Translated by H.G. Dakyns
case may best be carried out is a further matter, which I will now endeavour to explain.
 "A sort of notes and suggestions," "mementoes." Cf. "Horsemanship," iii. 1, xii. 14.
As to the men themselves--the class from which you make your pick of troopers--clearly according to the law you are bound to enrol "the ablest" you can find "in point of wealth and bodily physique"; and "if not by persuasion, then by prosecution in a court of law." And for my part, I think, if legal pressure is to be applied, you should apply it in those cases where neglect to prosecute might fairly be ascribed to interested motives; since if you fail to put compulsion on the greater people first, you leave a backdoor of escape at once to those of humbler means. But there will be other cases; say, of young men in whom a real enthusiasm for the service may be kindled by recounting to them all the brilliant feats of knighthood; while you may disarm the opposition of their guardians by dwelling on the fact that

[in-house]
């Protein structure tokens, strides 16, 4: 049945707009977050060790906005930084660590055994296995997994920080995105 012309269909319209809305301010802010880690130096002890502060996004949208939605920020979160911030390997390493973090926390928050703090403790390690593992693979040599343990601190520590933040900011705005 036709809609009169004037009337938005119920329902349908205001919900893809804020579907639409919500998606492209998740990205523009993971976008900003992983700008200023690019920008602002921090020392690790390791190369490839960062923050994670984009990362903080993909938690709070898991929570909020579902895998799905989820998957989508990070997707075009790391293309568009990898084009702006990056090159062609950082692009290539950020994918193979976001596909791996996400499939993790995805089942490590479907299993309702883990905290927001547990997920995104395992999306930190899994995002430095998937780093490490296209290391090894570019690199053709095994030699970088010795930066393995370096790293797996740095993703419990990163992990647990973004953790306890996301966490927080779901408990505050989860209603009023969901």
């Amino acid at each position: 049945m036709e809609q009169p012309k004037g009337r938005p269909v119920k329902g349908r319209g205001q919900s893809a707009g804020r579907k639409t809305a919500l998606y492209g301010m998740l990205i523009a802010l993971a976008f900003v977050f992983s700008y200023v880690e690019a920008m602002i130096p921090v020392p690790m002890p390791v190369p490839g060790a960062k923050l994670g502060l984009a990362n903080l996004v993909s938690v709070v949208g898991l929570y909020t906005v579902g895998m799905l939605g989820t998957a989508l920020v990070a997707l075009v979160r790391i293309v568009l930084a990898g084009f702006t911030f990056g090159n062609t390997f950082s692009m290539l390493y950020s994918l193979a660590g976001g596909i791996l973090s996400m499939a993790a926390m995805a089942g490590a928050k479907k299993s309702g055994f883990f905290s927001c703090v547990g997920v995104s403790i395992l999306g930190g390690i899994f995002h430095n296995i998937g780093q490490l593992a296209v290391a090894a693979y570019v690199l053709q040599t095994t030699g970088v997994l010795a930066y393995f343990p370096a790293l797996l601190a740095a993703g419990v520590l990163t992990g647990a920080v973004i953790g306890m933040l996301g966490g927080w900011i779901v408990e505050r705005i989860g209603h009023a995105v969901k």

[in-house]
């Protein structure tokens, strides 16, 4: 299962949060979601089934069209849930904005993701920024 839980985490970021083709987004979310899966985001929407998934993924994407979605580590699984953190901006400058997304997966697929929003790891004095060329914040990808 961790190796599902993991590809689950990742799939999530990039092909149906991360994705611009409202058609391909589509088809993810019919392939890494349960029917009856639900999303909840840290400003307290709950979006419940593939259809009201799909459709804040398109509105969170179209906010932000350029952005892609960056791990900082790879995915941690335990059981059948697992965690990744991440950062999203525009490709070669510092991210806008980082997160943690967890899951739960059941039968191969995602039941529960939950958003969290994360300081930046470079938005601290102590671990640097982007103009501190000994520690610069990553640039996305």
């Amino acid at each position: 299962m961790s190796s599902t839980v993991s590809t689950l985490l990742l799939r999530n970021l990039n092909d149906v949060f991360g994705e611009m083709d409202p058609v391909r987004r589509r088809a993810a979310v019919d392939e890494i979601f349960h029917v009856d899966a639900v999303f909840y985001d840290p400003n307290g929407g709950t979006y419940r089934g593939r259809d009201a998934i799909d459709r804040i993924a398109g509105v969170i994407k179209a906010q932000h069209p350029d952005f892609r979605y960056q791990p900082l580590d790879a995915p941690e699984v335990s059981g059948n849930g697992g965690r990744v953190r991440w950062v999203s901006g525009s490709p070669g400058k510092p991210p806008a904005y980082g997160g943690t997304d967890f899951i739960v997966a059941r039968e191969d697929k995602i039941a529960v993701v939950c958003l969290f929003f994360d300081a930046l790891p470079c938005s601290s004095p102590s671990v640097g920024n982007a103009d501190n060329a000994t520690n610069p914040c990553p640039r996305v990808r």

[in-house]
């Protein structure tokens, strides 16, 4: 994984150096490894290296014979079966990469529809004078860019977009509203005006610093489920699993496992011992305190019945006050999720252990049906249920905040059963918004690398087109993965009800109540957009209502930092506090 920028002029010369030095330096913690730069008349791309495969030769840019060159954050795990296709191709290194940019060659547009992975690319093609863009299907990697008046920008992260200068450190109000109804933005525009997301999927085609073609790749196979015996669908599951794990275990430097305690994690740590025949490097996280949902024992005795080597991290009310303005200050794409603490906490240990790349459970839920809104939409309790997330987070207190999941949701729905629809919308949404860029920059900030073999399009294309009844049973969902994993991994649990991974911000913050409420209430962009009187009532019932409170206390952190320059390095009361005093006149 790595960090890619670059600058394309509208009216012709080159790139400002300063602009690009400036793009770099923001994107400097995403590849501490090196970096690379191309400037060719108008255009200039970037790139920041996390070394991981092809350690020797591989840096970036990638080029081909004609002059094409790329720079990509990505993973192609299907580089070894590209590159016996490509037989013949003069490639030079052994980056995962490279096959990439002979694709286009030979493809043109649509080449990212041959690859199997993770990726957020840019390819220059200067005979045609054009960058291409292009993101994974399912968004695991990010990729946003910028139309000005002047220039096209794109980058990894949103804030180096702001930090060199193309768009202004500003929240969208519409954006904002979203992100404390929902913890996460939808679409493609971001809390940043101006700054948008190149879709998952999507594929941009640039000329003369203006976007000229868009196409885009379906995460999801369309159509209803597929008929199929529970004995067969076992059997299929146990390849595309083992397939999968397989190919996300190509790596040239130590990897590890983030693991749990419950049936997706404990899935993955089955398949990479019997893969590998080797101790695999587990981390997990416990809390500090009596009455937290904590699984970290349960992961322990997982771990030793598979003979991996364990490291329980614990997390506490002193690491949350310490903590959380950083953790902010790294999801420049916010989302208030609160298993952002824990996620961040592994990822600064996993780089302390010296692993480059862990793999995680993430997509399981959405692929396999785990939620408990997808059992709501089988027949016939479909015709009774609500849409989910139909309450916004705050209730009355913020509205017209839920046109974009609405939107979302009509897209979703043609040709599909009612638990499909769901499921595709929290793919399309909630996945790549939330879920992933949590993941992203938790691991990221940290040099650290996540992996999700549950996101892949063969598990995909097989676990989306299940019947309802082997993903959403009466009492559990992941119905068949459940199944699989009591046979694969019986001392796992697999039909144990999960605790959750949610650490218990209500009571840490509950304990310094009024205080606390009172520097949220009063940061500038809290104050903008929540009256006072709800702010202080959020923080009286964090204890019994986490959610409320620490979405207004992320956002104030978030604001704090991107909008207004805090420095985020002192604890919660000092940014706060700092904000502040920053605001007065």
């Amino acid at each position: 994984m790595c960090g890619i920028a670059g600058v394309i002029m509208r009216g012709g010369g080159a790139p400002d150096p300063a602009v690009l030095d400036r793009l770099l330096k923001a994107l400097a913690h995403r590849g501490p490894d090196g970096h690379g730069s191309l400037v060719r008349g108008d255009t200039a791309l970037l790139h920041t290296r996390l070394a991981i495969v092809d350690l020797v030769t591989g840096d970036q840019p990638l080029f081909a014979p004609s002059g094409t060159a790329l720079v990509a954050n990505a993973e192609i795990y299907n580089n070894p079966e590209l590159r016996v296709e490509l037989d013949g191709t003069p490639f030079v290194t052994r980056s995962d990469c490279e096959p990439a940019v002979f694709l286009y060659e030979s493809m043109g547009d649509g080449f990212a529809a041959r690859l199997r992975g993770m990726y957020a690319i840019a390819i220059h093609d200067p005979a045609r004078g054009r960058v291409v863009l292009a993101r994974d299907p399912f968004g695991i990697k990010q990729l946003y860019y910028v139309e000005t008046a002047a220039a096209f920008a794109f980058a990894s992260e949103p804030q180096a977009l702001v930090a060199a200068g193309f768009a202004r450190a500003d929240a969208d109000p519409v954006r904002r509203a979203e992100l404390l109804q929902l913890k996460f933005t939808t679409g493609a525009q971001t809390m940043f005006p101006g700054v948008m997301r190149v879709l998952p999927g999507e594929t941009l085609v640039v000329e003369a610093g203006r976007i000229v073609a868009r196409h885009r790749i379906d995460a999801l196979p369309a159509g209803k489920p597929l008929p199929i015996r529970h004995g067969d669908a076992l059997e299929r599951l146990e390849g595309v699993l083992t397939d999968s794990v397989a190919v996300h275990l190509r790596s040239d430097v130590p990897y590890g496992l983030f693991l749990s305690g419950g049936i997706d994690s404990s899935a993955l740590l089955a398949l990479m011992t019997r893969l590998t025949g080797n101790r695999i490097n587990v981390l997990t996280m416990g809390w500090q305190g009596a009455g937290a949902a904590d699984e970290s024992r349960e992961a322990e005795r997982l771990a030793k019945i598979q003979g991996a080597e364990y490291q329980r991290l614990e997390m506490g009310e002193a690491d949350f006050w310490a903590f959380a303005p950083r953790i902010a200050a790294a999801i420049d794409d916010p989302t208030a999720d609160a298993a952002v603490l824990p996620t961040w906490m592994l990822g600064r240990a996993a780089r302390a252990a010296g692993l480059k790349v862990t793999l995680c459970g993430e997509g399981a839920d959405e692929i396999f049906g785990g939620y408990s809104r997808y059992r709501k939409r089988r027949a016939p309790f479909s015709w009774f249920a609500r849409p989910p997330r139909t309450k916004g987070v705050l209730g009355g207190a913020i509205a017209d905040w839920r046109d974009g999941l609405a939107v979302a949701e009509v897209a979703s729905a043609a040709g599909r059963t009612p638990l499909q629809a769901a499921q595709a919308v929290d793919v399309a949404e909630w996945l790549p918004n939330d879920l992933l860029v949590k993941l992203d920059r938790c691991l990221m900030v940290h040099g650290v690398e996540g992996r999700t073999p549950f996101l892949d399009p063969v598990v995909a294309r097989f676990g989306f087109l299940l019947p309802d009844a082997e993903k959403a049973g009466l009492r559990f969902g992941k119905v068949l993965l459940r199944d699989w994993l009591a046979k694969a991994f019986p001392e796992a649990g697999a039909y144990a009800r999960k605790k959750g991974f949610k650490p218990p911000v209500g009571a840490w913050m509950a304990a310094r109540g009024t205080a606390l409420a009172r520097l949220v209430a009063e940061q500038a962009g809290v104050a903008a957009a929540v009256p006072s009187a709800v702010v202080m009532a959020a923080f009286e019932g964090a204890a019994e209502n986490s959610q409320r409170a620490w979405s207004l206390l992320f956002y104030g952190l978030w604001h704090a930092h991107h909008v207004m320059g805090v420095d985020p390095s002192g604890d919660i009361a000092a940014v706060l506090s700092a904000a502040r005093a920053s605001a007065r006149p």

I recently read Arrianís Anabasis where the cavalry is often mentioned but never described. I wish Iíd read this book first as it would have made the battle scenes even more vivid in my imagination. There are also some heartfelt passages of real feeling. You neednít have any prior interest in the subject to get something from this book.
"The Cavalry General" is a book am about to read. My interest was taken from a book with a similar title: "The Cavalry" by James Lawford